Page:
With Opec+ slated to meet this week to discuss the state of the global crude oil industry and adjust their plans as needed, this episode of The Crude Report podcast evaluates the situation thus far.
Sean Cronin, editor of Argus Global Markets, joins to take look at how compliance is so far and how much production is expected to rise as the first cut phase is now complete.
Jessica: Hello, and welcome to Argus' The Crude Report, a podcast series on global crude oil markets. This is Jessica Tran for Argus Media.
Opec recently increased its crude production for the first time since April as three Mideast Gulf members undid their voluntary cuts. In total, the OPEC Group increased production by 970,000 b/d from June to July, meaning the total July production volume was around 23 mn b/d. Opec as a core group, obviously, has quite a large global market share, which grows even larger when considering the wider Opec+ group. For Russia, the largest of the “plus” group, their production growth is slated for exports as their domestic refiners are unable to absorb the excess output.
Here with me is Sean Cronin, the editor of Argus Global Markets, a service covering the latest international oil market developments. Hi, Sean, thanks for joining me.
Sean: Thanks, Jessica.
Jessica: So, let's start with an update on the Opec+ cut agreement, have the various Opec core and "plus” members kept their part of the deal?
Sean: Yes, by and large, most of them have. It's a historically large deal and the rates of compliance are very high. There are some exceptions, of course, Nigeria and Iraq have not been cutting by as much as they've meant to, but they're looking to compensate for overproducing in past months.
Jessica: Okay. Great. So, I guess let's take a closer look at Russia, which is the largest “plus” producer. What's going on there specifically?
Sean: Well, the agreement comes in stages. So, after the first very deep cuts that lasted for three months starting this month, there's a slightly more relaxed production level. So, under the quota system, Russia has nominally got room to increase production by 500,000 b/d, but because it was slightly under-complying in July, it can de facto raise its production by 400,000 b/d. So, it's still quite a bit of headroom, but they were producing 100,000 b/d too much in July.
Jessica: So, speaking of July, Russia did say back in July that their increased production would be absorbed domestically, but it, unfortunately, seems that the domestic demand isn't there. So, with export markets being the only other option, how much of this Russian crude do we think will go into global markets?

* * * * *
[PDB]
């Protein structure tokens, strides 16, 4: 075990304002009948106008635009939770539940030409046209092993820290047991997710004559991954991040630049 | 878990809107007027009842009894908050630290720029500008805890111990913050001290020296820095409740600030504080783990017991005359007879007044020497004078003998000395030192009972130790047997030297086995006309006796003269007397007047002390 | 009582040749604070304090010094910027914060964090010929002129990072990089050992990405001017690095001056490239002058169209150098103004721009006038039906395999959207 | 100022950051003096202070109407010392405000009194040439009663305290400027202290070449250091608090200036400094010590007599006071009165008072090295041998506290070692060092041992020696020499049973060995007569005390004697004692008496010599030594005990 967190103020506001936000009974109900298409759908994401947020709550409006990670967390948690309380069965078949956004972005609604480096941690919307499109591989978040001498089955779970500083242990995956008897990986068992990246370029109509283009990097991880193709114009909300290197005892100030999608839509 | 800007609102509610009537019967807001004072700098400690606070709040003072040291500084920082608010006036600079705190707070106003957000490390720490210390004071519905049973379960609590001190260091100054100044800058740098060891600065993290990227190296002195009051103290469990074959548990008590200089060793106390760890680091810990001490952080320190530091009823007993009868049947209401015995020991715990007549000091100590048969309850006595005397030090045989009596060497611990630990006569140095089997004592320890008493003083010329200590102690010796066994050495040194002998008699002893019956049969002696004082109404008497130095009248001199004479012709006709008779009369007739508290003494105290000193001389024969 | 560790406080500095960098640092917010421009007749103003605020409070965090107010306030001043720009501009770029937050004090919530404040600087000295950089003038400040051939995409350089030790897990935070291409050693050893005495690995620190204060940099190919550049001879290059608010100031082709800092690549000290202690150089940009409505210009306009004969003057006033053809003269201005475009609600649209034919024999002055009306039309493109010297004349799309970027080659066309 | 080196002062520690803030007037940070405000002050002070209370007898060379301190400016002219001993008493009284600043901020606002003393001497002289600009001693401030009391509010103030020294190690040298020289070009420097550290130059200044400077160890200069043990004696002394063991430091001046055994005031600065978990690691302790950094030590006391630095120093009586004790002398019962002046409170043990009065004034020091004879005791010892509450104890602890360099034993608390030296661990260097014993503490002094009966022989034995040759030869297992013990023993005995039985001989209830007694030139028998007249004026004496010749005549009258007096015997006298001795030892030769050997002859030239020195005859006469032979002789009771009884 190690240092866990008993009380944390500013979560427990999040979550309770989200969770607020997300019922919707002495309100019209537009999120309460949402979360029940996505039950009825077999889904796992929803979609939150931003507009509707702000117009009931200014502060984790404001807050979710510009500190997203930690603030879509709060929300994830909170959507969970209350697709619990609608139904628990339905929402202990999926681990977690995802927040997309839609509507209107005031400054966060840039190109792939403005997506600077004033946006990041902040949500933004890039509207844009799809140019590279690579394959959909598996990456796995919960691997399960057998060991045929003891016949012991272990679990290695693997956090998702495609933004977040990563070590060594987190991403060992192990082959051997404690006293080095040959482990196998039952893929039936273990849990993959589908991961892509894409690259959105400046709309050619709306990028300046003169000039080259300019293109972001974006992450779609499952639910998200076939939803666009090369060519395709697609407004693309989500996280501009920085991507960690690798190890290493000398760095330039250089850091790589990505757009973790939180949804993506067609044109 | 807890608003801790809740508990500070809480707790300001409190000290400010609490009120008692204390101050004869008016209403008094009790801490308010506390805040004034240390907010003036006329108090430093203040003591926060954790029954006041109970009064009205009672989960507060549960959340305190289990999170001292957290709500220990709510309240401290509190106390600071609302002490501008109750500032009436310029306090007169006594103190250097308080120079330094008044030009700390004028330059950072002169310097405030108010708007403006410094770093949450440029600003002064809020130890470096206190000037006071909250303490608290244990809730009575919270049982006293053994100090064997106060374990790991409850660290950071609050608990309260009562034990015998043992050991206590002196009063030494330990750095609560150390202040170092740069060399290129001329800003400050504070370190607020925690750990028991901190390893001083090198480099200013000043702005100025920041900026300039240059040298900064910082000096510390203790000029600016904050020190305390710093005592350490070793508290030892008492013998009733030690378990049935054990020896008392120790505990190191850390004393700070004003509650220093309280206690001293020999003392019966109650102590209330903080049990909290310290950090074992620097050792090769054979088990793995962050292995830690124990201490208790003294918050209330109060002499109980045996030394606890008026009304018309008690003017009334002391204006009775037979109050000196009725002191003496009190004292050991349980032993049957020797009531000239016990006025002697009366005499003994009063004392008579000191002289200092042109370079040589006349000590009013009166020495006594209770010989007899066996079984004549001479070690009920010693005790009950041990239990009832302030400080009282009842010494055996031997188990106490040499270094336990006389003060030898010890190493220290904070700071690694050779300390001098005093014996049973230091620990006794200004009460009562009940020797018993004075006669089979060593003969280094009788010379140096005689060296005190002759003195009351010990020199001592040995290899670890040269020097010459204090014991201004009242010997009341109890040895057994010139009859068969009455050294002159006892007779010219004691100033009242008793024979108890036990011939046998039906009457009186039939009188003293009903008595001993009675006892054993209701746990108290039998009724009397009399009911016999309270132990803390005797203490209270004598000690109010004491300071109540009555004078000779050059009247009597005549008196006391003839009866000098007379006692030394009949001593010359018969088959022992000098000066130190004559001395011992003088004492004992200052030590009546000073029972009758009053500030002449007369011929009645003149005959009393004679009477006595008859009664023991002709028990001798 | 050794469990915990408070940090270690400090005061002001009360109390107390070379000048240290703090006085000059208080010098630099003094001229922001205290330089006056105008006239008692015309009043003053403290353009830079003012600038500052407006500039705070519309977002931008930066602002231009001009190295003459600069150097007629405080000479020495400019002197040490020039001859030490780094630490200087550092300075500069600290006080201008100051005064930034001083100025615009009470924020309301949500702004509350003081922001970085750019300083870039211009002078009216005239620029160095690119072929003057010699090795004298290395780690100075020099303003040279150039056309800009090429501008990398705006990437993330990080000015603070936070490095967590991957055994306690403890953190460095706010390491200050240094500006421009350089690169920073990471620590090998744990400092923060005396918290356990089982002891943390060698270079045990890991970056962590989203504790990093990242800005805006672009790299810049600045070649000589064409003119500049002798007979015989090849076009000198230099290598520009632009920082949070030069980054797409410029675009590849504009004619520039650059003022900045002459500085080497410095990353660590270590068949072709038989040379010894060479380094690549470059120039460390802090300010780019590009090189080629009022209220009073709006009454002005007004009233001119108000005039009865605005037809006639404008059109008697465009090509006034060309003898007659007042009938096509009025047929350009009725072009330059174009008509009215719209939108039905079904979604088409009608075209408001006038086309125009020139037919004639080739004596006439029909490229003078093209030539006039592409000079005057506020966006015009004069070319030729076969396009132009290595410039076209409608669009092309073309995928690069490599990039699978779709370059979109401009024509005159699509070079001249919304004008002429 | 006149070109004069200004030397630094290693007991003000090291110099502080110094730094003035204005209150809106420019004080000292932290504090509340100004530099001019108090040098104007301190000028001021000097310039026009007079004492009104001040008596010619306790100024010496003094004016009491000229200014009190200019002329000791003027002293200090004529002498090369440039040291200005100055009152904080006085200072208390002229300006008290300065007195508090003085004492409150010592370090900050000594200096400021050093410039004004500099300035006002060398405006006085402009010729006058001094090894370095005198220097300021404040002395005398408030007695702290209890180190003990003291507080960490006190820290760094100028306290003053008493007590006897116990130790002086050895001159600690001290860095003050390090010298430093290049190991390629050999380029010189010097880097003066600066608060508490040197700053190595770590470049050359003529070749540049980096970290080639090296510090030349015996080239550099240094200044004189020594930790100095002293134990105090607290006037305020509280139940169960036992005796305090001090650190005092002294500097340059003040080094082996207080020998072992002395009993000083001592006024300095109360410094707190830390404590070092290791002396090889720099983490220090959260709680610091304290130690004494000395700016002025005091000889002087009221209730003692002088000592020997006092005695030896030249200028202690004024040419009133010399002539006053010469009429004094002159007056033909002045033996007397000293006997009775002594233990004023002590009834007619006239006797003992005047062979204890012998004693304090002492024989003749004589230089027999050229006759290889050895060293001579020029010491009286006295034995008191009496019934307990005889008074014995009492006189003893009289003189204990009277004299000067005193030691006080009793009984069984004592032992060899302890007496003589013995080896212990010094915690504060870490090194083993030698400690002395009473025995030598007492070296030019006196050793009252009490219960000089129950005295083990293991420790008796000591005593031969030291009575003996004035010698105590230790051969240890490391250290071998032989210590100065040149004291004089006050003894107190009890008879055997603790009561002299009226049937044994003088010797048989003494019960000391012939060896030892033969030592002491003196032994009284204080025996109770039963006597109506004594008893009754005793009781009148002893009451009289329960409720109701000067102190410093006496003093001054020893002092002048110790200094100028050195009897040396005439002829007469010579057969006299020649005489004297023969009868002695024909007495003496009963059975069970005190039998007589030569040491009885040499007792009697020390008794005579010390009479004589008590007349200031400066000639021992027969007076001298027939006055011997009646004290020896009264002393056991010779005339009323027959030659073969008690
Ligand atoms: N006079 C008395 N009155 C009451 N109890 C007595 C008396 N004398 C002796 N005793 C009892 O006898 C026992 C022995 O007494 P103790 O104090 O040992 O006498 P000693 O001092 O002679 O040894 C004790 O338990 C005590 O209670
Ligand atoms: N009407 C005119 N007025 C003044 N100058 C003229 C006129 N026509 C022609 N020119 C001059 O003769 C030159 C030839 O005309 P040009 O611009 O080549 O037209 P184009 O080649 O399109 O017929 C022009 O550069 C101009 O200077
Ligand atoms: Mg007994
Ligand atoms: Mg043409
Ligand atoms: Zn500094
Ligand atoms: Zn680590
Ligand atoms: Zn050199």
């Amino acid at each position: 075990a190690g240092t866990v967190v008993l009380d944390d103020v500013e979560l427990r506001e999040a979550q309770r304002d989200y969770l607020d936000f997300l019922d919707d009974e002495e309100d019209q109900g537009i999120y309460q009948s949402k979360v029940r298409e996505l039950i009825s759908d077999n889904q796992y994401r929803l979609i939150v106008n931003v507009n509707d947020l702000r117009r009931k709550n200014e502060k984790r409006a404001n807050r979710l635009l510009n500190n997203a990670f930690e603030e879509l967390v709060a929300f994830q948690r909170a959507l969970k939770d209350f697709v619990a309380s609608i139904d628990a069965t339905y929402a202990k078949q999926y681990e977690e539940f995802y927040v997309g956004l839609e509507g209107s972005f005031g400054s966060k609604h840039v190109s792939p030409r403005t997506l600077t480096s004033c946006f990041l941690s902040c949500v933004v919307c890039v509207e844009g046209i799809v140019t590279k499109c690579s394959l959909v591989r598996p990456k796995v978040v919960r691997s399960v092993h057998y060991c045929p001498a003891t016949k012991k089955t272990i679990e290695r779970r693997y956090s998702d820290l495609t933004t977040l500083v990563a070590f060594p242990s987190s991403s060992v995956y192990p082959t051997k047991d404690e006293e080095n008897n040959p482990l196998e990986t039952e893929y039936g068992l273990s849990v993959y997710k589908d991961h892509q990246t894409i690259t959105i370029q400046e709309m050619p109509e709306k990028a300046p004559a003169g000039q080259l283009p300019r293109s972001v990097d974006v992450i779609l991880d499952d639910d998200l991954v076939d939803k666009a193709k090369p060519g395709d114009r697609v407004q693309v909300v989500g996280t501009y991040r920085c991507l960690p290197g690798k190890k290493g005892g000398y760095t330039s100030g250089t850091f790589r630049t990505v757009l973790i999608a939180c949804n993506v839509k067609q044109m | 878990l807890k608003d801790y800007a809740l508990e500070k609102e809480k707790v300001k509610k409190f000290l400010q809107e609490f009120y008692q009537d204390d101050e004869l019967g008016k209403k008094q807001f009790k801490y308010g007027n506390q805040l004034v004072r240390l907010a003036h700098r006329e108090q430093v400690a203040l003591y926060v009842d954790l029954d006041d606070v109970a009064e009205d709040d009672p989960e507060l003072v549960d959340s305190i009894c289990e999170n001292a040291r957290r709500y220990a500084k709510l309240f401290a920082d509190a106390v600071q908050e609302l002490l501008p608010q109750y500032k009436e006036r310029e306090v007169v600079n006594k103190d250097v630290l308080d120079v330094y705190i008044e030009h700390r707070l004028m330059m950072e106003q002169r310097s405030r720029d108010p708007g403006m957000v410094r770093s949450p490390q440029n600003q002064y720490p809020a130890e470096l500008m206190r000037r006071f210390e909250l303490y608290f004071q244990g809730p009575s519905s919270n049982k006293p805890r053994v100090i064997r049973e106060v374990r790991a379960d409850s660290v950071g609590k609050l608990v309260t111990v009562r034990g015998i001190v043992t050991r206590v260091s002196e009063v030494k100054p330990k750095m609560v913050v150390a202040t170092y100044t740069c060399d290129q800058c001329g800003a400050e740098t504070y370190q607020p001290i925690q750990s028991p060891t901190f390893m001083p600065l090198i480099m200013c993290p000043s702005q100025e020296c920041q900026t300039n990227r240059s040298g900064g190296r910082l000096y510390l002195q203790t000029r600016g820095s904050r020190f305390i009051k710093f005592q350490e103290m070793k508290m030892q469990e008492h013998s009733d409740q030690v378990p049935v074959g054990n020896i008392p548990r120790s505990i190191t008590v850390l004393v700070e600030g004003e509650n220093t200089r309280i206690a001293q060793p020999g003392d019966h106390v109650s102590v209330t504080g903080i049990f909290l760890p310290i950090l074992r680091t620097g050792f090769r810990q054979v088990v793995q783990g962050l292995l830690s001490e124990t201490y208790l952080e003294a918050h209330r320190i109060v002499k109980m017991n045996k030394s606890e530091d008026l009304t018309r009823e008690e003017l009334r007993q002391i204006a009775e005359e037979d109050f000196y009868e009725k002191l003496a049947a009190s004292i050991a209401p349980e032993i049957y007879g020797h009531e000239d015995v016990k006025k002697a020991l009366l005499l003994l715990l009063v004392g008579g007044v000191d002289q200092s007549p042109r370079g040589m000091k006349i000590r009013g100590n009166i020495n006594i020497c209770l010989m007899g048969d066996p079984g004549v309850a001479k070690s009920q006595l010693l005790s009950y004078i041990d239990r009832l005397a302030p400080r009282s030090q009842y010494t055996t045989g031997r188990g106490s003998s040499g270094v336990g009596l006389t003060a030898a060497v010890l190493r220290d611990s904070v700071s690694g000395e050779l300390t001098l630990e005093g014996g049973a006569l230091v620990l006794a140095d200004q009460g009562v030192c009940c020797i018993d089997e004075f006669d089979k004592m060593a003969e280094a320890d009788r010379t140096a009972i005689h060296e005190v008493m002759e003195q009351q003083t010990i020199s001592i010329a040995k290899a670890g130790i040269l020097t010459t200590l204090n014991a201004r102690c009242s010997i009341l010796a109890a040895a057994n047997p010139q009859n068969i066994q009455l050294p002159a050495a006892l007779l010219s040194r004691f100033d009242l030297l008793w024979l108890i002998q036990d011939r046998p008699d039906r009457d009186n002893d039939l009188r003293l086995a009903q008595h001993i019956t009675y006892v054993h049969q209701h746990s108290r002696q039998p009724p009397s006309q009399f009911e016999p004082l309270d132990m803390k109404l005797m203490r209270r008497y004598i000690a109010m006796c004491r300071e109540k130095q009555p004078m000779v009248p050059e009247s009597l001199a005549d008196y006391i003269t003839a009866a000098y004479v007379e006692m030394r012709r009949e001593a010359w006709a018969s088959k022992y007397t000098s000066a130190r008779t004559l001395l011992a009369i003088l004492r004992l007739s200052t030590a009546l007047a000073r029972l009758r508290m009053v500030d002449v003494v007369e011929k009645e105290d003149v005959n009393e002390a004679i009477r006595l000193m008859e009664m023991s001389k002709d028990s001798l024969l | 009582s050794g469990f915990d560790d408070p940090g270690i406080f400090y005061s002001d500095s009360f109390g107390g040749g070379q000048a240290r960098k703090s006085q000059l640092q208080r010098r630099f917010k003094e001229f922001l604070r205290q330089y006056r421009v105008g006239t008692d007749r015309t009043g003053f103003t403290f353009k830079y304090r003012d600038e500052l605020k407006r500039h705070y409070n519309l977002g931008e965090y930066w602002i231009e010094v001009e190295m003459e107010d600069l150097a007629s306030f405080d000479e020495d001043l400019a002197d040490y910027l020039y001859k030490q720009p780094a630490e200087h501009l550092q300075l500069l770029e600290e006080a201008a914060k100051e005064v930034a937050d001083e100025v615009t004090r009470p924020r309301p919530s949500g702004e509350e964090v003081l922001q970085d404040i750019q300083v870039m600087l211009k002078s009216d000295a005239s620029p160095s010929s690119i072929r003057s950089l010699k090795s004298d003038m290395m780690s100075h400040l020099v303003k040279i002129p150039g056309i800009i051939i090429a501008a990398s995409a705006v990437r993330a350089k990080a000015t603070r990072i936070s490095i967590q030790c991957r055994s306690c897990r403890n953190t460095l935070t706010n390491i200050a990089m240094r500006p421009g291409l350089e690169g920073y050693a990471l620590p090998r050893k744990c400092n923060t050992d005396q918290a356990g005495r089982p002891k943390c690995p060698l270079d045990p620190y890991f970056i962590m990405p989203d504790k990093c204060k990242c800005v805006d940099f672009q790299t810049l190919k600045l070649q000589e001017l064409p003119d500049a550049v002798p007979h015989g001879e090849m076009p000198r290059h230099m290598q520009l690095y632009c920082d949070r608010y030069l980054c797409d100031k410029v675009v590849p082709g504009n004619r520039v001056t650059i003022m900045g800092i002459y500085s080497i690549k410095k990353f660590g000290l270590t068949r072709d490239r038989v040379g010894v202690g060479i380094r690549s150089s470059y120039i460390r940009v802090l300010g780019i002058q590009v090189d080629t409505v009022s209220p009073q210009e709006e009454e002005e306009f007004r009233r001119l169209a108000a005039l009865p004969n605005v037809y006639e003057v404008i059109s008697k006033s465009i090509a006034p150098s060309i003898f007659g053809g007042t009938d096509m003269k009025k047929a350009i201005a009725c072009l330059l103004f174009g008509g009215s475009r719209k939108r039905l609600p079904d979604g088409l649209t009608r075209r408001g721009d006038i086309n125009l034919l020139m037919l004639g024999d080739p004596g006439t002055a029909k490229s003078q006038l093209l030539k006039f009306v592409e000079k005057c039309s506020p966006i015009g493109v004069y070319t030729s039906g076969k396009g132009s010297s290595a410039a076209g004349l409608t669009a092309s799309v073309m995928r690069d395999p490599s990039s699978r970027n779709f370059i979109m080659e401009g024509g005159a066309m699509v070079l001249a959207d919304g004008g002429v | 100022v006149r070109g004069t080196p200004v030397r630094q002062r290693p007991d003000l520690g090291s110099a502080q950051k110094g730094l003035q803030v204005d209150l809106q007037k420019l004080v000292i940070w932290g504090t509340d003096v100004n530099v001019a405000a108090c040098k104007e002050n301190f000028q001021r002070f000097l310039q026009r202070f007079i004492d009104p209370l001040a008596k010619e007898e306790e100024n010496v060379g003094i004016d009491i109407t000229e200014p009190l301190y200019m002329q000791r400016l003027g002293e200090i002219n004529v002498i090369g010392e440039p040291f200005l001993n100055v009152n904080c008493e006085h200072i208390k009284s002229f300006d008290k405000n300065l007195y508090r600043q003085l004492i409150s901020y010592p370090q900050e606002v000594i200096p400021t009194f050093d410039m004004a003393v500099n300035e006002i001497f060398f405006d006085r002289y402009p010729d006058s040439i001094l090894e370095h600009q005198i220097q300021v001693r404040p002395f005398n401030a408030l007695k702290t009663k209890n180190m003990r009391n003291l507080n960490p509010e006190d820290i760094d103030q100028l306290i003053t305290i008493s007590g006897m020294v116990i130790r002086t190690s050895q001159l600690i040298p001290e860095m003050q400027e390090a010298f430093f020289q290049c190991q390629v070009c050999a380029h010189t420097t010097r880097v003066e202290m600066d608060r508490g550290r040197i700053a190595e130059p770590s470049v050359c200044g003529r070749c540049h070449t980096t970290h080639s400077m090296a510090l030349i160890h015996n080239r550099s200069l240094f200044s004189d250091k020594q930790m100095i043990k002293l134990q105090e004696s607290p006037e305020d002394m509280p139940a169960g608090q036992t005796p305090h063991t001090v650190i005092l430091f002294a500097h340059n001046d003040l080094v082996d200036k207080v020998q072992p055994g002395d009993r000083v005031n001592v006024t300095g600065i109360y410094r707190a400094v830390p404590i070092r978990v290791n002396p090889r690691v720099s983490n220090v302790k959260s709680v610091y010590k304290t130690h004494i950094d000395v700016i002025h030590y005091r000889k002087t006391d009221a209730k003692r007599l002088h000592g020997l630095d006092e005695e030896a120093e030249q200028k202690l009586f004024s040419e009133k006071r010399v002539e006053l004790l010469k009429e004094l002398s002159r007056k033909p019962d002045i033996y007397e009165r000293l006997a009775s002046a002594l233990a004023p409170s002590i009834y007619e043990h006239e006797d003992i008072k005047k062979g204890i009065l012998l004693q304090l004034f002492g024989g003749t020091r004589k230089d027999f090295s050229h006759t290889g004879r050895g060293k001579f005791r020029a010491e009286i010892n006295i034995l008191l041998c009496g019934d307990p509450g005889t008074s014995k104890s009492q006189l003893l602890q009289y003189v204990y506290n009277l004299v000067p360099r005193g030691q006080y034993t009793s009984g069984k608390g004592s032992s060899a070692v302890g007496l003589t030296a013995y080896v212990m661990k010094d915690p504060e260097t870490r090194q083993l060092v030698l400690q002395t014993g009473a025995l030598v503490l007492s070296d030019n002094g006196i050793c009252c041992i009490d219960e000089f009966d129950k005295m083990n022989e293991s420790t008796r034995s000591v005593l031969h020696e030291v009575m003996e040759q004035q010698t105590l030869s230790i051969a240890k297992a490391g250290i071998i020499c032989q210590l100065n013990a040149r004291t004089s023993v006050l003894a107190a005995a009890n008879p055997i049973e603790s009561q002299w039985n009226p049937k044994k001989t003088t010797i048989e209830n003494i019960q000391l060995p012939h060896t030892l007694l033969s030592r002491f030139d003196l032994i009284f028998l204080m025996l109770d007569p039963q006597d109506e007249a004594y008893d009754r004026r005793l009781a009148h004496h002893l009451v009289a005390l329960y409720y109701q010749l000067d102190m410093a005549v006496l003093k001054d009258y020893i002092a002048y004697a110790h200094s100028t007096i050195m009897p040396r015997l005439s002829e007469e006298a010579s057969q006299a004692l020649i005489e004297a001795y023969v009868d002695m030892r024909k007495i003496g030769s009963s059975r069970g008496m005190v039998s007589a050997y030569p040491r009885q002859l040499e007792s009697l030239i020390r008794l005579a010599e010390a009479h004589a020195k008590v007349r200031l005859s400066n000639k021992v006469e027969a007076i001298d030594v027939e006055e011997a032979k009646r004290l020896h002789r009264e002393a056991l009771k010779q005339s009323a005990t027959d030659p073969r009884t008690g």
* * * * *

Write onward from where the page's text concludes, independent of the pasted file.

Sean: Well, most of the extra production is medium sour Urals and it's going West out to the Baltic and Black Sea ports and through the pipeline system into Central Europe. We've got some preliminary August cargo loading schedules, so we're looking at possibly about a 300,000 b/d increase in loadings of Urals' cargoes from the Black Sea and Baltic ports end of August. And that's on top of all the pipeline deliveries, but it's having a definite effect on markets in Europe. It's pushing prices down. We've got Urals now at very nearly a $1 discount to the North Sea Dated benchmark. And this is after it was trading at anything up to a dollar over the benchmark, which was a really very unusual development. Looking to the East, there are cargo loadings of Russia's light sweet ESPO Blend crude, and they're running significantly lower from Kozmino. And as it stands, it looks like it might leave Russia short of its 2020 target to produce 690,000 b/d out of Kozmino.
Jessica: And I understand that the Opec+ committee meetings are this week. What's their sentiment on market recovery and do you think they'll adjust their plans?
Sean: Well, for Opec committees to meet this regularly every month is a testament to how keen they are to be able to fine-tune their plans on an ongoing basis. It's very difficult to get a read right now on how they think privately the market is going, but I think it would be a surprise if they adjusted their plans right now. I don't think there are enough signals coming back from the market to say whether they're overshooting or undershooting with their production.
Jessica: Yeah. And I guess with the Opec still having a significant market share of global oil, everybody's always looking toward them to see what they're up to. So, thank you so much for your time today, Sean.
Sean: Pleasure, Jessica.
Jessica: For vital insight into the latest international oil market developments, consider subscribing to Argus Global Markets. You can find more information on this service at www.argusmedia.com. Thanks for tuning in. And we look forward to your joining us on the next episode of The Crude Report.